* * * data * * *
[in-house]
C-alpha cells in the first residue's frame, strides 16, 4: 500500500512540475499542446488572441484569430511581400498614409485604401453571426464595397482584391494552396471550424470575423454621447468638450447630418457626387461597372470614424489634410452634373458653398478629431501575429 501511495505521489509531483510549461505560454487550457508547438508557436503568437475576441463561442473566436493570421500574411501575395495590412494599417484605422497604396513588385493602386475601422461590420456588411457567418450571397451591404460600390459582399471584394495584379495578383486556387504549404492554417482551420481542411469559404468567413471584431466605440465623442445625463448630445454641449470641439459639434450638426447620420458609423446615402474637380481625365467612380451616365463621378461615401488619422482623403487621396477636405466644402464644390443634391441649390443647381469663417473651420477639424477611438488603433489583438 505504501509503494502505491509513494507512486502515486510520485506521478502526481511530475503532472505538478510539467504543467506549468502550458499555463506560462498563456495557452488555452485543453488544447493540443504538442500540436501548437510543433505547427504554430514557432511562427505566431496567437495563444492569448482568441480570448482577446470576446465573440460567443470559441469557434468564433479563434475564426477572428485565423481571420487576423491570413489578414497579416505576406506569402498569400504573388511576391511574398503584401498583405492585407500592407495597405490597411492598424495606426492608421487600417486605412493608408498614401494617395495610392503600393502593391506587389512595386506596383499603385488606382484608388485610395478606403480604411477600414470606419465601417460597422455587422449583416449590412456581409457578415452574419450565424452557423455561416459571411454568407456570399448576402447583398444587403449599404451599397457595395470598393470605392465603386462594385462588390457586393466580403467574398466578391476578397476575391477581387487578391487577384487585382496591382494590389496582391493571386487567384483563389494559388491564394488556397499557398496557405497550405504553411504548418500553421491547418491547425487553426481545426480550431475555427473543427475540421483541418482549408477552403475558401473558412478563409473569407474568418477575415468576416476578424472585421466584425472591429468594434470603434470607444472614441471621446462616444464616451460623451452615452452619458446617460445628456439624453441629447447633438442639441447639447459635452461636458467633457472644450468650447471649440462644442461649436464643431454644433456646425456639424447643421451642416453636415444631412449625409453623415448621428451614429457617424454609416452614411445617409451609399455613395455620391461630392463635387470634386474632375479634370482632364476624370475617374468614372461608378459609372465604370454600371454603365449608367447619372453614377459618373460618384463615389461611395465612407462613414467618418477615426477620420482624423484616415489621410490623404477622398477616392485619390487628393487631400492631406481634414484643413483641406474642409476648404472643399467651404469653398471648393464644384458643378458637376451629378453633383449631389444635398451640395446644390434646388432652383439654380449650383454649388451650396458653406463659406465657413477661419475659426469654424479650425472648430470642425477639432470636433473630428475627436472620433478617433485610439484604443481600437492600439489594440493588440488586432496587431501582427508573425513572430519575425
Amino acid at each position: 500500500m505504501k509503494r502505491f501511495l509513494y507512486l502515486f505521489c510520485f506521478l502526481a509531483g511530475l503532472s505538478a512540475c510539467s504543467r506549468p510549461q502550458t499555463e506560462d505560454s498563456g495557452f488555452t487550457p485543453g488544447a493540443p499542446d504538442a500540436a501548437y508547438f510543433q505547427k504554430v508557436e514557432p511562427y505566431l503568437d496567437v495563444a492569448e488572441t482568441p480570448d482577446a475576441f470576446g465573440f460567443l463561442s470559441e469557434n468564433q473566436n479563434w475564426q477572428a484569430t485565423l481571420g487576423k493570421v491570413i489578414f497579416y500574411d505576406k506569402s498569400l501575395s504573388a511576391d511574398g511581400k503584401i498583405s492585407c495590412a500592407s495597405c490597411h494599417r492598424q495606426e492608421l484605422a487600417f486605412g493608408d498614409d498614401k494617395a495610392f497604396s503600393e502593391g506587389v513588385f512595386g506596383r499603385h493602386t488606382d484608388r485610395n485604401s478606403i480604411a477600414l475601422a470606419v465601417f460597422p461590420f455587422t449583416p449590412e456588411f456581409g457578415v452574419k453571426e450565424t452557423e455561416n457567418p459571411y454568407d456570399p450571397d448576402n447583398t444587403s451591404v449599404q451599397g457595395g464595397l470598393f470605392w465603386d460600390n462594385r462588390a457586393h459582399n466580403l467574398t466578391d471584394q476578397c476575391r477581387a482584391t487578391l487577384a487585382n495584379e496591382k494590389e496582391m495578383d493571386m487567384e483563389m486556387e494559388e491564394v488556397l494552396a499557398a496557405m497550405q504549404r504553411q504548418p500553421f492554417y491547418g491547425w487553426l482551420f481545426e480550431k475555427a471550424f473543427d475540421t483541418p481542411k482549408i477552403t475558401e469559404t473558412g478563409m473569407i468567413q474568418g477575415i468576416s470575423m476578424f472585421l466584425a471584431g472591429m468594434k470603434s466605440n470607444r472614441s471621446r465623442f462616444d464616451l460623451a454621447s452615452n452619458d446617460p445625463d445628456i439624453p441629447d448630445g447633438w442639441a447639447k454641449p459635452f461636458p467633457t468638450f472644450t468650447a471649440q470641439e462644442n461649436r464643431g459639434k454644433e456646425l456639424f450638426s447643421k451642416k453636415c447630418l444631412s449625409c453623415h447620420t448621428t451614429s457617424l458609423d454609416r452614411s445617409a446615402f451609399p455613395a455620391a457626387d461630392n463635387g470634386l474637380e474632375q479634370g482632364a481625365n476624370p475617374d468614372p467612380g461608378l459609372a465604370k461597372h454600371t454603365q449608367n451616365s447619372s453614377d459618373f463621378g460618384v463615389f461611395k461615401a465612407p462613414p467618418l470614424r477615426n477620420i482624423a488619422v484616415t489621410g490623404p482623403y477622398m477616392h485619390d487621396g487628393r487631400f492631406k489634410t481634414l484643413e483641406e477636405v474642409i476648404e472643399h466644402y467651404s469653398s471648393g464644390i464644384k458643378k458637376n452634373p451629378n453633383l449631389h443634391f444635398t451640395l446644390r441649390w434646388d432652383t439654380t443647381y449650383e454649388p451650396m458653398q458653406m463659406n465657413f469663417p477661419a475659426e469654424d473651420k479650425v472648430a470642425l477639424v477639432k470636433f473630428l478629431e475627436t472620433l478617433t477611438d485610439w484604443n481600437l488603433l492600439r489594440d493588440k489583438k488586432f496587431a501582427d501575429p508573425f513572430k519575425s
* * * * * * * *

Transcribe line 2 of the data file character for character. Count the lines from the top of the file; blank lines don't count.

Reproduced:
C-alpha cells in the first residue's frame, strides 16, 4: 500500500512540475499542446488572441484569430511581400498614409485604401453571426464595397482584391494552396471550424470575423454621447468638450447630418457626387461597372470614424489634410452634373458653398478629431501575429 501511495505521489509531483510549461505560454487550457508547438508557436503568437475576441463561442473566436493570421500574411501575395495590412494599417484605422497604396513588385493602386475601422461590420456588411457567418450571397451591404460600390459582399471584394495584379495578383486556387504549404492554417482551420481542411469559404468567413471584431466605440465623442445625463448630445454641449470641439459639434450638426447620420458609423446615402474637380481625365467612380451616365463621378461615401488619422482623403487621396477636405466644402464644390443634391441649390443647381469663417473651420477639424477611438488603433489583438 505504501509503494502505491509513494507512486502515486510520485506521478502526481511530475503532472505538478510539467504543467506549468502550458499555463506560462498563456495557452488555452485543453488544447493540443504538442500540436501548437510543433505547427504554430514557432511562427505566431496567437495563444492569448482568441480570448482577446470576446465573440460567443470559441469557434468564433479563434475564426477572428485565423481571420487576423491570413489578414497579416505576406506569402498569400504573388511576391511574398503584401498583405492585407500592407495597405490597411492598424495606426492608421487600417486605412493608408498614401494617395495610392503600393502593391506587389512595386506596383499603385488606382484608388485610395478606403480604411477600414470606419465601417460597422455587422449583416449590412456581409457578415452574419450565424452557423455561416459571411454568407456570399448576402447583398444587403449599404451599397457595395470598393470605392465603386462594385462588390457586393466580403467574398466578391476578397476575391477581387487578391487577384487585382496591382494590389496582391493571386487567384483563389494559388491564394488556397499557398496557405497550405504553411504548418500553421491547418491547425487553426481545426480550431475555427473543427475540421483541418482549408477552403475558401473558412478563409473569407474568418477575415468576416476578424472585421466584425472591429468594434470603434470607444472614441471621446462616444464616451460623451452615452452619458446617460445628456439624453441629447447633438442639441447639447459635452461636458467633457472644450468650447471649440462644442461649436464643431454644433456646425456639424447643421451642416453636415444631412449625409453623415448621428451614429457617424454609416452614411445617409451609399455613395455620391461630392463635387470634386474632375479634370482632364476624370475617374468614372461608378459609372465604370454600371454603365449608367447619372453614377459618373460618384463615389461611395465612407462613414467618418477615426477620420482624423484616415489621410490623404477622398477616392485619390487628393487631400492631406481634414484643413483641406474642409476648404472643399467651404469653398471648393464644384458643378458637376451629378453633383449631389444635398451640395446644390434646388432652383439654380449650383454649388451650396458653406463659406465657413477661419475659426469654424479650425472648430470642425477639432470636433473630428475627436472620433478617433485610439484604443481600437492600439489594440493588440488586432496587431501582427508573425513572430519575425